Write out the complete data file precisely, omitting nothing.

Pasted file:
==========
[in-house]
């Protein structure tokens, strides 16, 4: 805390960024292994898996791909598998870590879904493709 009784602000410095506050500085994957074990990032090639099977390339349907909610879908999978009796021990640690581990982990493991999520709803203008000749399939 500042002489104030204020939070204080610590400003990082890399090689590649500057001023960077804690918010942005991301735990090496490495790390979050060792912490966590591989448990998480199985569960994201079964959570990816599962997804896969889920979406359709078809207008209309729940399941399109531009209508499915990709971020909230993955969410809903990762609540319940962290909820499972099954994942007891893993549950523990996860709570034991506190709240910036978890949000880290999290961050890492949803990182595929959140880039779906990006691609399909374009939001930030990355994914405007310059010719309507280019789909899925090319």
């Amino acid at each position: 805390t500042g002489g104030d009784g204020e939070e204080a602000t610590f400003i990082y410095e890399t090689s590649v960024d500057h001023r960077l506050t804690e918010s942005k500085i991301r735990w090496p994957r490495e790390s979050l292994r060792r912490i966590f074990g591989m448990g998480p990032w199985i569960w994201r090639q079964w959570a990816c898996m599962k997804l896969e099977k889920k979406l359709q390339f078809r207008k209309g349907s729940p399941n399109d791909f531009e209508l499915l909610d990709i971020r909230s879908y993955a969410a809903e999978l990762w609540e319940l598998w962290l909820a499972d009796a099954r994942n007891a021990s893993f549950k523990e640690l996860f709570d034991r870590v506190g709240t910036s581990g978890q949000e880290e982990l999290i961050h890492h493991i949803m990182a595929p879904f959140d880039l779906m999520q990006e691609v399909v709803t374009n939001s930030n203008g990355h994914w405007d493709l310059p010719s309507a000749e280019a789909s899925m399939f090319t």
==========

[in-house]
């Protein structure tokens, strides 16, 4: 805390960024292994898996791909598998870590879904493709 009784602000410095506050500085994957074990990032090639099977390339349907909610879908999978009796021990640690581990982990493991999520709803203008000749399939 500042002489104030204020939070204080610590400003990082890399090689590649500057001023960077804690918010942005991301735990090496490495790390979050060792912490966590591989448990998480199985569960994201079964959570990816599962997804896969889920979406359709078809207008209309729940399941399109531009209508499915990709971020909230993955969410809903990762609540319940962290909820499972099954994942007891893993549950523990996860709570034991506190709240910036978890949000880290999290961050890492949803990182595929959140880039779906990006691609399909374009939001930030990355994914405007310059010719309507280019789909899925090319």
């Amino acid at each position: 805390t500042g002489g104030d009784g204020e939070e204080a602000t610590f400003i990082y410095e890399t090689s590649v960024d500057h001023r960077l506050t804690e918010s942005k500085i991301r735990w090496p994957r490495e790390s979050l292994r060792r912490i966590f074990g591989m448990g998480p990032w199985i569960w994201r090639q079964w959570a990816c898996m599962k997804l896969e099977k889920k979406l359709q390339f078809r207008k209309g349907s729940p399941n399109d791909f531009e209508l499915l909610d990709i971020r909230s879908y993955a969410a809903e999978l990762w609540e319940l598998w962290l909820a499972d009796a099954r994942n007891a021990s893993f549950k523990e640690l996860f709570d034991r870590v506190g709240t910036s581990g978890q949000e880290e982990l999290i961050h890492h493991i949803m990182a595929p879904f959140d880039l779906m999520q990006e691609v399909v709803t374009n939001s930030n203008g990355h994914w405007d493709l310059p010719s309507a000749e280019a789909s899925m399939f090319t």